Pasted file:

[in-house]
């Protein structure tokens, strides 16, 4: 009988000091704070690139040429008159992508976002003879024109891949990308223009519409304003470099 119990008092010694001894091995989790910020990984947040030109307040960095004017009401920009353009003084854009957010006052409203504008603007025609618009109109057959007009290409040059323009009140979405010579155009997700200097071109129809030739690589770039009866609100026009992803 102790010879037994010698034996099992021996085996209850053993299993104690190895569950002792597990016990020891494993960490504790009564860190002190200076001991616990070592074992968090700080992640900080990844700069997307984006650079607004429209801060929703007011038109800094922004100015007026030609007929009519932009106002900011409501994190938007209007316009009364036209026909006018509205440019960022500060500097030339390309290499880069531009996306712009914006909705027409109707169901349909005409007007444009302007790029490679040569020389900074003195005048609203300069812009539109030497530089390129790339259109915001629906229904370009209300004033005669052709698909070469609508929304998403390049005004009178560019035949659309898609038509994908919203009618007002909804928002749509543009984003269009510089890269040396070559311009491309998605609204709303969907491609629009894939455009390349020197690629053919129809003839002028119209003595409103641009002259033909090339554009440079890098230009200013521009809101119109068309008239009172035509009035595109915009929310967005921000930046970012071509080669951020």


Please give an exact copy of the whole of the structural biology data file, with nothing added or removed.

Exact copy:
[in-house]
């Protein structure tokens, strides 16, 4: 009988000091704070690139040429008159992508976002003879024109891949990308223009519409304003470099 119990008092010694001894091995989790910020990984947040030109307040960095004017009401920009353009003084854009957010006052409203504008603007025609618009109109057959007009290409040059323009009140979405010579155009997700200097071109129809030739690589770039009866609100026009992803 102790010879037994010698034996099992021996085996209850053993299993104690190895569950002792597990016990020891494993960490504790009564860190002190200076001991616990070592074992968090700080992640900080990844700069997307984006650079607004429209801060929703007011038109800094922004100015007026030609007929009519932009106002900011409501994190938007209007316009009364036209026909006018509205440019960022500060500097030339390309290499880069531009996306712009914006909705027409109707169901349909005409007007444009302007790029490679040569020389900074003195005048609203300069812009539109030497530089390129790339259109915001629906229904370009209300004033005669052709698909070469609508929304998403390049005004009178560019035949659309898609038509994908919203009618007002909804928002749509543009984003269009510089890269040396070559311009491309998605609204709303969907491609629009894939455009390349020197690629053919129809003839002028119209003595409103641009002259033909090339554009440079890098230009200013521009809101119109068309008239009172035509009035595109915009929310967005921000930046970012071509080669951020």